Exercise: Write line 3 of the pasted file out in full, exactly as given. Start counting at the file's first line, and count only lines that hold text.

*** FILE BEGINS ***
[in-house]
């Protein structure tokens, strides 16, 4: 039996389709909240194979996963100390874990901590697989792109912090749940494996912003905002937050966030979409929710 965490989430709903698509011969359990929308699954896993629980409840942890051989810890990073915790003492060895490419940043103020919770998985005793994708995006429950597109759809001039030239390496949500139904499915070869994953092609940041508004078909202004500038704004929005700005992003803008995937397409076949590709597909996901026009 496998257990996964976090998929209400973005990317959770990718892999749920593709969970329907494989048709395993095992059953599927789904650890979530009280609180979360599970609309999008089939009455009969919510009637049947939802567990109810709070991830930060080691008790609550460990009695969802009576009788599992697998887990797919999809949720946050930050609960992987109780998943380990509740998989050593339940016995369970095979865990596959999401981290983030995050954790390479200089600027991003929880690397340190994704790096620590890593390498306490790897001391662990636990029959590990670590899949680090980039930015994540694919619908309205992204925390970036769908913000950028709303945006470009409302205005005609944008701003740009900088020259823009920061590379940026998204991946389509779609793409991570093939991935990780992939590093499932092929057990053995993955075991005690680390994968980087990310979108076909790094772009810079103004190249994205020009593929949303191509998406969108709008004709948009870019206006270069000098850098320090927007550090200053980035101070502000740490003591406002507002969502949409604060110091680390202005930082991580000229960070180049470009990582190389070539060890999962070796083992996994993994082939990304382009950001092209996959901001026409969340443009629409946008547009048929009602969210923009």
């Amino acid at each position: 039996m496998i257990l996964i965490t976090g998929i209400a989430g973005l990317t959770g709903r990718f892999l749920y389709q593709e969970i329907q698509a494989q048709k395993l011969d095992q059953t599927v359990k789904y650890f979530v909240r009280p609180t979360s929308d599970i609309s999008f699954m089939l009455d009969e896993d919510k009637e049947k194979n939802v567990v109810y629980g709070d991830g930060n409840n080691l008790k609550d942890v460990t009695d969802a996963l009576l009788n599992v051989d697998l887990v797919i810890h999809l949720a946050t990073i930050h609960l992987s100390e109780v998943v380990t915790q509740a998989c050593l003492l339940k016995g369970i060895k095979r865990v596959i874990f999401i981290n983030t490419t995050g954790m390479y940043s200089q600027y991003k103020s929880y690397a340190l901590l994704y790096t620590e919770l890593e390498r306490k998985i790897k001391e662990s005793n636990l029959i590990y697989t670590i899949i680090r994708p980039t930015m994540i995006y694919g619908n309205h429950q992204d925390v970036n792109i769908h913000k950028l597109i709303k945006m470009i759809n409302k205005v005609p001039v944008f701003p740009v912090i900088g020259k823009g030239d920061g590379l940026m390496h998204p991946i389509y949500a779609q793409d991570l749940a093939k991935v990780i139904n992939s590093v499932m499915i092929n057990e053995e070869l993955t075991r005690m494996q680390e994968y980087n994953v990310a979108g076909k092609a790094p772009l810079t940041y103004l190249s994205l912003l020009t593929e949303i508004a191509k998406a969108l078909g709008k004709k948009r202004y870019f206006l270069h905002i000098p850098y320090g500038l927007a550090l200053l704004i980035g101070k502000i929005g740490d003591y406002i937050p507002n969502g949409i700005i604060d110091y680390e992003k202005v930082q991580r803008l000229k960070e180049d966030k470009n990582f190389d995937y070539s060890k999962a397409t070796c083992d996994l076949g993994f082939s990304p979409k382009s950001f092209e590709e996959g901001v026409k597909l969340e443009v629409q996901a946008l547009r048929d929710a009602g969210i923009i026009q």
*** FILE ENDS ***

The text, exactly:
């Amino acid at each position: 039996m496998i257990l996964i965490t976090g998929i209400a989430g973005l990317t959770g709903r990718f892999l749920y389709q593709e969970i329907q698509a494989q048709k395993l011969d095992q059953t599927v359990k789904y650890f979530v909240r009280p609180t979360s929308d599970i609309s999008f699954m089939l009455d009969e896993d919510k009637e049947k194979n939802v567990v109810y629980g709070d991830g930060n409840n080691l008790k609550d942890v460990t009695d969802a996963l009576l009788n599992v051989d697998l887990v797919i810890h999809l949720a946050t990073i930050h609960l992987s100390e109780v998943v380990t915790q509740a998989c050593l003492l339940k016995g369970i060895k095979r865990v596959i874990f999401i981290n983030t490419t995050g954790m390479y940043s200089q600027y991003k103020s929880y690397a340190l901590l994704y790096t620590e919770l890593e390498r306490k998985i790897k001391e662990s005793n636990l029959i590990y697989t670590i899949i680090r994708p980039t930015m994540i995006y694919g619908n309205h429950q992204d925390v970036n792109i769908h913000k950028l597109i709303k945006m470009i759809n409302k205005v005609p001039v944008f701003p740009v912090i900088g020259k823009g030239d920061g590379l940026m390496h998204p991946i389509y949500a779609q793409d991570l749940a093939k991935v990780i139904n992939s590093v499932m499915i092929n057990e053995e070869l993955t075991r005690m494996q680390e994968y980087n994953v990310a979108g076909k092609a790094p772009l810079t940041y103004l190249s994205l912003l020009t593929e949303i508004a191509k998406a969108l078909g709008k004709k948009r202004y870019f206006l270069h905002i000098p850098y320090g500038l927007a550090l200053l704004i980035g101070k502000i929005g740490d003591y406002i937050p507002n969502g949409i700005i604060d110091y680390e992003k202005v930082q991580r803008l000229k960070e180049d966030k470009n990582f190389d995937y070539s060890k999962a397409t070796c083992d996994l076949g993994f082939s990304p979409k382009s950001f092209e590709e996959g901001v026409k597909l969340e443009v629409q996901a946008l547009r048929d929710a009602g969210i923009i026009q």